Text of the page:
Venezuela

Venezuelan flag at full staff
Manny Navarro / Miami Herald

Venezuela's national baseball team was warming up ahead of Tuesday evening's exhibition game against the Miami Marlins in Jupiter, Fla., when news arrived that President Hugo Chavez had died.

A fiery leftist, Hugo Chavez was a steadfast ally of dictators like Cuba's Fidel Castro while loudly opposing the United States. He claimed capitalism was destroying the world and tried to transform Venezuela into a socialist state. Millions of Venezuelans loved him because he showered the poor with social programs.

C. DiMattei

It was busier than usual inside Café Canela last night, but owner Ramon Peraza repeatedly came out from behind the counter to give new arrivals a hug or a handshake. All of them were jubilant.

But Peraza struggles to describe his emotions.

“I feel that my heart is very, very happy and quiet, quiet. We are waiting for this for many years,” says Peraza

When Peraza says the word “quiet,” he makes a soothing gesture over his chest. 

Venezuela's President Hugo Chávez, has died, Vice President Nicolás Maduro announced in a televised statement.

Chávez died at a military hospital in Caracas at 4:25 p.m. Tuesday. He was 58.

In power since 1999, the former military commander became an icon of socialist policies in Latin America. With his country's oil wealth as backup, he launched fierce and unyielding criticism of the United States and its allies.

The AP reports:

The Venezuelan government has released photographs of ailing President Hugo Chávez, who has not made a public appearance since he left for Cuba in December.

http://www.flickr.com/photos/www_ukberri_net/7644910450/
cc-by Valter Campanato - Agencia Brasil.

With an ailing Hugo Chavez still in Cuba, and perhaps on his deathbed, hundreds of thousands of Venezuelans now living in South Florida are anxiously awaiting word of what happens next.

El Arepazo 2 on N.W. 79th Avenue in Doral is their unofficial headquarters.

Inside the restaurant, the walls are covered with major league baseball cards, honoring players from Venezuela's most popular sport, such as reigning MVP Miguel Cabrera and Hall of Famer Luis Aparicio.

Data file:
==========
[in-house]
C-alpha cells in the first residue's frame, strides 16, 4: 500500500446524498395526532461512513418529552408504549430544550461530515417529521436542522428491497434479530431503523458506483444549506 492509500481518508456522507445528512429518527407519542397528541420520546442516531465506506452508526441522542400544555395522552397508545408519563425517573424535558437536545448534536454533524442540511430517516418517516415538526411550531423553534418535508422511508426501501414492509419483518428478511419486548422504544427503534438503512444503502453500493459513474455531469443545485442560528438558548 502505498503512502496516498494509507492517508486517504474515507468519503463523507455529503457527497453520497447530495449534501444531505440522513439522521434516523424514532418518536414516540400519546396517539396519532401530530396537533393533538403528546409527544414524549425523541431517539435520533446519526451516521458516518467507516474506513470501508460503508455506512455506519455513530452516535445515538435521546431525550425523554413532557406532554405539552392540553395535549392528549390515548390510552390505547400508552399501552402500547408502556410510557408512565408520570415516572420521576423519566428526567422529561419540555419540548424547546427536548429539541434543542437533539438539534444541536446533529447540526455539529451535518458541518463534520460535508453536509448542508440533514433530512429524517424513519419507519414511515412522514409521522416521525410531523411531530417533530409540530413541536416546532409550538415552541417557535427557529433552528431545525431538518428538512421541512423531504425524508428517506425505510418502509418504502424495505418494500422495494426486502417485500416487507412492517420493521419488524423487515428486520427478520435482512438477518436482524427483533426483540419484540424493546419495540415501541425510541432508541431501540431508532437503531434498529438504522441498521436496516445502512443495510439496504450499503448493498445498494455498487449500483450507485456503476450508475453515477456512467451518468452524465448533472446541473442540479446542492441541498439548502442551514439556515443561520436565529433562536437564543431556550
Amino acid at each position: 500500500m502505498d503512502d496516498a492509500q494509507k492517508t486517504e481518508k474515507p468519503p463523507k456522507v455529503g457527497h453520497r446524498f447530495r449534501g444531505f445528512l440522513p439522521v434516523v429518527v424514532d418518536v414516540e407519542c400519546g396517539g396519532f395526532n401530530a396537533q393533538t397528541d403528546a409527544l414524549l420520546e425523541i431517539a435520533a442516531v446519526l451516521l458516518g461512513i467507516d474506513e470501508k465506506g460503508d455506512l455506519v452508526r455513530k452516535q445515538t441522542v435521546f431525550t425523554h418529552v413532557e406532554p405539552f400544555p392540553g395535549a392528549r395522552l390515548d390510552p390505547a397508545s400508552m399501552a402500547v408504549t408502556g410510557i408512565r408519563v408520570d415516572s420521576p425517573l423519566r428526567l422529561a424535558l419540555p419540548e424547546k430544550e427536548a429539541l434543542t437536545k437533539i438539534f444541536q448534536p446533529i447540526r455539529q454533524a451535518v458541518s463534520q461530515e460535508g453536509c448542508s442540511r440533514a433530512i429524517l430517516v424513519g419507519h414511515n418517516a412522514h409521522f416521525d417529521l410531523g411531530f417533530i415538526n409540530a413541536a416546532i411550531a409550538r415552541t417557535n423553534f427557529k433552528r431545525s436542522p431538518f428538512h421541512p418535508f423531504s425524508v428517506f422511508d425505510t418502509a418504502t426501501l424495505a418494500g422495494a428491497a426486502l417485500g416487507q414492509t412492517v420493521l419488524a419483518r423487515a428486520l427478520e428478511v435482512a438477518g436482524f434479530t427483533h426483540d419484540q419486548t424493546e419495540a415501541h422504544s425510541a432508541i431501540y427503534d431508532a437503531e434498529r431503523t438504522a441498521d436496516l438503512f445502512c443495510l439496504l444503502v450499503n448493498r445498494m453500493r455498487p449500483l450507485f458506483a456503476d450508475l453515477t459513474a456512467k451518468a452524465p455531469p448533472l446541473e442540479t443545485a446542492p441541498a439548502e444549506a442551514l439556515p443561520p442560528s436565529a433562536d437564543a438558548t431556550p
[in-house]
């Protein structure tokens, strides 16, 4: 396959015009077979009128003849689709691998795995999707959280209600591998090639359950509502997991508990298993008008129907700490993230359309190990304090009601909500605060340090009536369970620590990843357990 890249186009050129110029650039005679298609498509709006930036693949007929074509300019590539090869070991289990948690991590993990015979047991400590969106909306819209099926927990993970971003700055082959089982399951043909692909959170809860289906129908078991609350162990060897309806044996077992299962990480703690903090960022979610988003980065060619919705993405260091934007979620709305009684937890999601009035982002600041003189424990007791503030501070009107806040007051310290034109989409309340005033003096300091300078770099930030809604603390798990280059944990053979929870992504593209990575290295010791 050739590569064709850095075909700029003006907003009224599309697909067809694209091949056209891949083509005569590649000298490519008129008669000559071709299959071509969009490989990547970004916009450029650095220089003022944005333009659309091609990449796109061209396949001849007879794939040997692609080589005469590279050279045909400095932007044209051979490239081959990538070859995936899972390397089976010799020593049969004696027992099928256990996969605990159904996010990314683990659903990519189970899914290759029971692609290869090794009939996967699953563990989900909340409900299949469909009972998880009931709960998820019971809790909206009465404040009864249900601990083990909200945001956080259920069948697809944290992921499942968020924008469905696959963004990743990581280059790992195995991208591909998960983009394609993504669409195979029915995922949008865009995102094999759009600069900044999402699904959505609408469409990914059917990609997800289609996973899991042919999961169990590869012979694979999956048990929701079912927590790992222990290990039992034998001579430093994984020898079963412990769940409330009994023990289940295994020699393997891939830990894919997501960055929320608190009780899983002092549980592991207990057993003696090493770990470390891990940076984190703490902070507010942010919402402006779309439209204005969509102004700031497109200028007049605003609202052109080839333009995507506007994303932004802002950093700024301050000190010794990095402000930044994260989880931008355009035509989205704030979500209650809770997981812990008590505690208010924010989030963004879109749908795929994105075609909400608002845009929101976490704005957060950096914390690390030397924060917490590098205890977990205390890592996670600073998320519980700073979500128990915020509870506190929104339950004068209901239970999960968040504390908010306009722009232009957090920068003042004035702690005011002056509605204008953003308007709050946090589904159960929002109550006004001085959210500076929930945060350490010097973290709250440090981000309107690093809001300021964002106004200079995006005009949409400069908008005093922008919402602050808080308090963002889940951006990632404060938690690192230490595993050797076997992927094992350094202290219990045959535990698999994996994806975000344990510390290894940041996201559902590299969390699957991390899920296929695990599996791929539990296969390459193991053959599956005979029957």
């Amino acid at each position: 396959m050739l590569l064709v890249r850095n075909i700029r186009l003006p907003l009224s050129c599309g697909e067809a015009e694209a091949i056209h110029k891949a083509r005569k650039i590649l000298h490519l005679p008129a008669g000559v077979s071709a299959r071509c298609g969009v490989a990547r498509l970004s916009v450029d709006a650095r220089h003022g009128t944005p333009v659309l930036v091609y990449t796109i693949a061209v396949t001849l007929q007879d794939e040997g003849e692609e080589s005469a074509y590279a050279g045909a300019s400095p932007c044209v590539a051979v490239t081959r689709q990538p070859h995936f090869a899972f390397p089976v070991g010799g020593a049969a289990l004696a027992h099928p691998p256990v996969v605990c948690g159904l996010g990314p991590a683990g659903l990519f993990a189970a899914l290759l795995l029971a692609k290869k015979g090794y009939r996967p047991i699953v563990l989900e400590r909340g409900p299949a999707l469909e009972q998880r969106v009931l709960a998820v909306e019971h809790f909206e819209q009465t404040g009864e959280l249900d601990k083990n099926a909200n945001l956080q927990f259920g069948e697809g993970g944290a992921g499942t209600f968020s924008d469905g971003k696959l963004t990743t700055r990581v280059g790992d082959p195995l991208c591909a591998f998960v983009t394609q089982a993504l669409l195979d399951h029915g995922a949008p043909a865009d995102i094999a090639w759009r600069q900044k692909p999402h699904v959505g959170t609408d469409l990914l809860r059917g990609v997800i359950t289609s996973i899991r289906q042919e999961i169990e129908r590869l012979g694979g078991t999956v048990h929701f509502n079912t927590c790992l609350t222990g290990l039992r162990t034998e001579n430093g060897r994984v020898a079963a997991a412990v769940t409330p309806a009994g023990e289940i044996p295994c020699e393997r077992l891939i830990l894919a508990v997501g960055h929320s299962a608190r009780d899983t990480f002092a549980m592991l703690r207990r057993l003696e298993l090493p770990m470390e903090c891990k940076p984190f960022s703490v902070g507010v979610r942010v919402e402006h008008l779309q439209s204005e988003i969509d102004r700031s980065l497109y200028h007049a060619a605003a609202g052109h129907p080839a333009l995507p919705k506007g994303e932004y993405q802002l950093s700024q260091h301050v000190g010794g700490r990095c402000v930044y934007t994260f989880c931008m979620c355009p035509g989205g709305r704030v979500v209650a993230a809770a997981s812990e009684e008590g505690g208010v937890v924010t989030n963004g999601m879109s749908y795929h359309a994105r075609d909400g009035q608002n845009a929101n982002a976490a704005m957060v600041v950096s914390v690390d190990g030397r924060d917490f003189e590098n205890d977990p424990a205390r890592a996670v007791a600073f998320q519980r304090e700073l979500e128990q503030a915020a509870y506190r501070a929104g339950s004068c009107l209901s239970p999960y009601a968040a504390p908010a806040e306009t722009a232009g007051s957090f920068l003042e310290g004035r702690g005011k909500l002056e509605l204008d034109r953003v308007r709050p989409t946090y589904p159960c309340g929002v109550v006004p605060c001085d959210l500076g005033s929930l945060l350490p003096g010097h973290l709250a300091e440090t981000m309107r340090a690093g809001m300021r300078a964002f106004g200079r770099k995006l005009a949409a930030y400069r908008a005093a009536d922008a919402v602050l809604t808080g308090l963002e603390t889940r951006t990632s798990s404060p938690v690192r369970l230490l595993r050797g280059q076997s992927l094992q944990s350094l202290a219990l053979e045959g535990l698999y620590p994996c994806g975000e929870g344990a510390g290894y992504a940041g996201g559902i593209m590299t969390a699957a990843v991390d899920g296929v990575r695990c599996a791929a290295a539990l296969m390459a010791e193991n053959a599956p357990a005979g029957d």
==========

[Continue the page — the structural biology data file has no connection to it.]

waterdotorg

On The Florida Roundup:  Saturday marks the third anniversary of the earthquake in Haiti.  How has it affected us in South Florida, home to the nation’s largest Haitian diaspora?   We take your calls on what you have seen in Haiti and what responsibility we have to this country less than 700 miles away.   Why has development been so slow after so many promises?

In the Bolivar Plaza of downtown Caracas, supporters of Venezuelan President Hugo Chavez arrive carrying photographs of their leader and singing songs urging him on. Music blares from loudspeakers, repeating over and over, "Chavez, my commander, is here to stay."

Chavez, however, is most definitely not here, and increasingly many Venezuelans wonder if he'll ever be back. He flew to Cuba, Venezuela's closest ally, for an operation that took place on Dec. 11. Before leaving for his fourth cancer surgery, Chavez named a successor.

Venezuelans must prepare for "complex and difficult days" after President Hugo Chavez' cancer surgery, the country's vice president says.

Deb Acosta

There's one more presidential debate left, and it takes place in the most crucial swing state of them all.  Host Phil Latzman along with panel of journalists, politicians and an academic discuss U.S. foreign policy and domestic issues important to Florida voters.  

Florida resident Ricardo Devengoechea had what the Venezuelans needed: an actual lock of Simón Bolivar's hair that could be used to authenticate the bones stashed in Caracas' National Pantheon.  Reportedly, he lent them the hair, the match was made and Bolívar's certified skull was used to make the  digital facial image that you see on this page.

How Education Figures Into The Presidential Race

Oct 12, 2012
cdsessums

On this week's show: we focus on education and compare the policies of the presidential candidates.  

President Obama and Mitt Romney agree on issues such as paying teachers based on student performance.  The main difference between the two is on the question of vouchers.  

More fallout from the Venezuelan election. A real estate agent tells the Miami Herald's Alfonso Chardy there's nothing like fear to touch off capital flight.

President Hugo Chávez’s reelection could prompt a further exodus of Venezuelans to South Florida, leading more entrepreneurs to seek U.S. green cards in return for investments and more people to buy properties from Key Biscayne to Weston, real estate agents and immigration attorneys said Tuesday.

NEWSCAST: South Florida Reacts To Chavez

Oct 9, 2012
CIA World FactBook

Venezuelans living in South Florida are reacting to the reelection of Hugo Chavez and the Florida Board of Education is meeting today in Orlando. 

Check out these stories and more in WLRN Miami Herald News.

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